5 Ways Technology Can Help Prevent Workplace Injuries and Incidents
There is a new approach to safety that lies not solely in training and other initiatives but in the adoption of new safety technologies — here's what you need to know.
Every year companies invest extensively in compliance, management solutions, committees and safety culture to mitigate workplace injuries. However, more is needed. According to the latest data, the number of workplaces fatalities grew by almost 8% in Canada in 2019. Workplace related injury rates were also far higher across most jurisdictions, with Ontario and New Brunswick hitting rates of 15%. Even though strict government standards and employer safety initiatives are in place across North American, millions of workers are seriously or critically injured in wholly preventable accidents costing employers upwards of $170 billion a year.
Traditional approaches to safety often involved putting a physical barrier between the worker and the hazard, but that also slowed down productivity. Many companies have also seen their safety mitigation performance plateau, according to a recent Deloitte study. However, there is a new approach to safety, one that lies not solely in training and other initiatives but in the adoption of new safety technologies. Here’s how technology is helping prevent workplace injuries and accidents.
Personal protective equipment (PPE) has come a long way from simple safety vests and helmets. Technology-enhanced PPE includes Internet of Things (IoT) enabled wearables such as wristbands, vests and shirts that warn a worker of potential overexertion. Programmed to monitor the wearer’s vitals and temperature and humidity levels in the work environment, technology-enhanced PPE will also warn supervisors when a worker’s readings reach an unsafe range. Technology-enabled gloves can measure grip strength, and baseball caps can alert an employee to rehydrate. Others can detect worker falls in real-time and signal emergency services.
Industrial exoskeletons are another technological advancement that provides a dual service. They attach to reinforce the worker’s existing body, mainly the lower back and upper extremities, in order to assist the worker with demanding physical or repetitive tasks. However, exoskeletons can also provide critical data on workers and work situations that can be used to identify the causes of injuries and improve conditions for workers.
When an incident of workplace violence occurs, you may have only moments to communicate the danger to your workforce. New technologies can quickly communicate threats and provide instructions for getting to safety.
New tracking technologies integrated into vests or hard harts can monitor lone workers or those working deep underground and provide real-time tracking and communication. This can be critical in the event of an emergency. The availability of digital floor plans and mapping software can also be essential to help first responders locate and rescue workers or locate the source of a fire or explosion.
Visualization technologies, such as video cameras within safety goggles, allow support staff to see what the worker sees and quickly assess a situation or necessary repair. They can also warn a worker of an anomaly or hidden danger through radio frequency identification (RFID). RFID readers are attached to equipment such as forklifts or conveyors, and the sensors in the RFID tags supplied to your workers will set off alarms if they get too close.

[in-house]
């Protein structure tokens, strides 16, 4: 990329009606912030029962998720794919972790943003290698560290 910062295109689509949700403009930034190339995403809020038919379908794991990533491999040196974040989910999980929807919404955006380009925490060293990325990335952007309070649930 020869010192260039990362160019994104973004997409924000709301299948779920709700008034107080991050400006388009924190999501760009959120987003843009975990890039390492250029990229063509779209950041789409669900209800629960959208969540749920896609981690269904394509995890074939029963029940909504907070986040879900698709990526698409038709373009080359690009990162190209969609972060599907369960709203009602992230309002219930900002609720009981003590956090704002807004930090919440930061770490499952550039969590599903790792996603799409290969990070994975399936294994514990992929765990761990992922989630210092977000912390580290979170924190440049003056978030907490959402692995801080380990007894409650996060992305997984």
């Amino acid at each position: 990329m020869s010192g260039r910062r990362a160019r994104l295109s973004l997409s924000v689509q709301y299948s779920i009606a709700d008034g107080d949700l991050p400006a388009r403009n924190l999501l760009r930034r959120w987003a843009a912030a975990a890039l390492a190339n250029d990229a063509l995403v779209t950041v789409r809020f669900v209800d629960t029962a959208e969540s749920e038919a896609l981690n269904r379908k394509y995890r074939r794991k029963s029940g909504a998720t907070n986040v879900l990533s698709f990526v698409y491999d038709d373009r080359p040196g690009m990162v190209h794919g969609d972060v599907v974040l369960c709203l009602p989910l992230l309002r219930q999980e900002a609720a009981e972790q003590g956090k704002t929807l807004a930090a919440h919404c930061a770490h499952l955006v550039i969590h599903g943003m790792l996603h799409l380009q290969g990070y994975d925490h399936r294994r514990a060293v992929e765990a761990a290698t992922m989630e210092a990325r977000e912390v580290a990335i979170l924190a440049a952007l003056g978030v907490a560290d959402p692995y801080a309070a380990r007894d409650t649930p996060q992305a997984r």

Vital sign monitors can gauge an employee’s alertness, fatigue level, and course, heart rate and other vitals. Innovations in 3D motion tracking technology can help workers who handle vibrating equipment, such as pneumatic drills, to monitor their exposure levels and send out an alert if vibration levels are exceeded.
Workplace Safety Analytics
Incident reports have their uses, but of far more benefit is the ability to produce predictive modelling that can tell you when and where your people are most at risk. The growth in affordability of data technologies alongside increased access to data is making predictive modelling accessible to most companies.
These technologies take the incident report and put it together with other company data, including financials, maintenance schedules and even historical attendance and sick leave data. These can even include relevant external data. This allows an analysis to include worker-centric data and all other available data to identify issues and isolate all possible factors contributing to workplace injury. Most importantly, these analyses also enable companies to produce predictions about future safety issues and take preventative steps to avoid them.
Augmented reality (AR) and virtual reality (VR) bring the real world to your safety training. VR creates the real work environment of your workplace, and AR allows workers to perform their tasks and daily activities within that environment. Workers are exposed to everyday hazards and develop the skills they need to overcome them without incurring the actual risk involved with these hazards.
Collaborative robots, also known as cobots, are simple to use devices designed to help workers with challenging, dangerous, or repetitive tasks. Better yet, cobots employ what is known as a human-machine interface similar to that used on a smartphone. This means that, unlike traditional robots, which require complex coding knowledge to operate, cobots are easy to operate. This dramatically reduces the time, effort and cost of learning to direct them while keeping your workforce safe.
Safer Workplaces of the Future
In conjunction with traditional workplace safety initiatives, technology can bring workplace safety to an entirely new level, one that actively reduces workplace injuries and deaths.